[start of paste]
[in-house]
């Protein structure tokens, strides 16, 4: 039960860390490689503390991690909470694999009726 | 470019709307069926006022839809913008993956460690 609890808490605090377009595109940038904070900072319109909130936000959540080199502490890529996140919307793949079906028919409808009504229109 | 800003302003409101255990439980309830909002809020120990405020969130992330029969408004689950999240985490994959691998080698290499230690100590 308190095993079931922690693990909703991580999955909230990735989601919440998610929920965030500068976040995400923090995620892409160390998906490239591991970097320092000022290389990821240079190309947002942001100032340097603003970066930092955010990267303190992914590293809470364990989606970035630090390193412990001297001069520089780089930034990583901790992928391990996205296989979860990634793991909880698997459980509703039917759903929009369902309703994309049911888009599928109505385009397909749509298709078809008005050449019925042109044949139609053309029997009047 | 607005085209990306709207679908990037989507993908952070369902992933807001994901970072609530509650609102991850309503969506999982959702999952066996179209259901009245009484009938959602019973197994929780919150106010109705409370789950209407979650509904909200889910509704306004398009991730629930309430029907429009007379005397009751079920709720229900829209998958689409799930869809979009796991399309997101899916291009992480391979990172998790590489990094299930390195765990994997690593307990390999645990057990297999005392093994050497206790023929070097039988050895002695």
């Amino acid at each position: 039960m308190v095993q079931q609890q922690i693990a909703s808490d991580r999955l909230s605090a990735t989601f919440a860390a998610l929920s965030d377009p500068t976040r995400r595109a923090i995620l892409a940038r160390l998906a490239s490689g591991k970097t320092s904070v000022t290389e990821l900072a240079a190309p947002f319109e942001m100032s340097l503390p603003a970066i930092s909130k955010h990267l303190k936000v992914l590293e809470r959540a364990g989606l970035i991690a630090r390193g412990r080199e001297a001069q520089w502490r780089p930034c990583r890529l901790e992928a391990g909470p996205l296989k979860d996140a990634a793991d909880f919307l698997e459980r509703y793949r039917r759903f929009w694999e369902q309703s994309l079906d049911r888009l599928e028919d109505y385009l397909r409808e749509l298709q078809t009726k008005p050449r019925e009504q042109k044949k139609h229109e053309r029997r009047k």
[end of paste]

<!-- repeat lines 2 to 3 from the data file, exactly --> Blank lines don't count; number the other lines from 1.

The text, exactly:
């Protein structure tokens, strides 16, 4: 039960860390490689503390991690909470694999009726 | 470019709307069926006022839809913008993956460690 609890808490605090377009595109940038904070900072319109909130936000959540080199502490890529996140919307793949079906028919409808009504229109 | 800003302003409101255990439980309830909002809020120990405020969130992330029969408004689950999240985490994959691998080698290499230690100590 308190095993079931922690693990909703991580999955909230990735989601919440998610929920965030500068976040995400923090995620892409160390998906490239591991970097320092000022290389990821240079190309947002942001100032340097603003970066930092955010990267303190992914590293809470364990989606970035630090390193412990001297001069520089780089930034990583901790992928391990996205296989979860990634793991909880698997459980509703039917759903929009369902309703994309049911888009599928109505385009397909749509298709078809008005050449019925042109044949139609053309029997009047 | 607005085209990306709207679908990037989507993908952070369902992933807001994901970072609530509650609102991850309503969506999982959702999952066996179209259901009245009484009938959602019973197994929780919150106010109705409370789950209407979650509904909200889910509704306004398009991730629930309430029907429009007379005397009751079920709720229900829209998958689409799930869809979009796991399309997101899916291009992480391979990172998790590489990094299930390195765990994997690593307990390999645990057990297999005392093994050497206790023929070097039988050895002695």
């Amino acid at each position: 039960m308190v095993q079931q609890q922690i693990a909703s808490d991580r999955l909230s605090a990735t989601f919440a860390a998610l929920s965030d377009p500068t976040r995400r595109a923090i995620l892409a940038r160390l998906a490239s490689g591991k970097t320092s904070v000022t290389e990821l900072a240079a190309p947002f319109e942001m100032s340097l503390p603003a970066i930092s909130k955010h990267l303190k936000v992914l590293e809470r959540a364990g989606l970035i991690a630090r390193g412990r080199e001297a001069q520089w502490r780089p930034c990583r890529l901790e992928a391990g909470p996205l296989k979860d996140a990634a793991d909880f919307l698997e459980r509703y793949r039917r759903f929009w694999e369902q309703s994309l079906d049911r888009l599928e028919d109505y385009l397909r409808e749509l298709q078809t009726k008005p050449r019925e009504q042109k044949k139609h229109e053309r029997r009047k």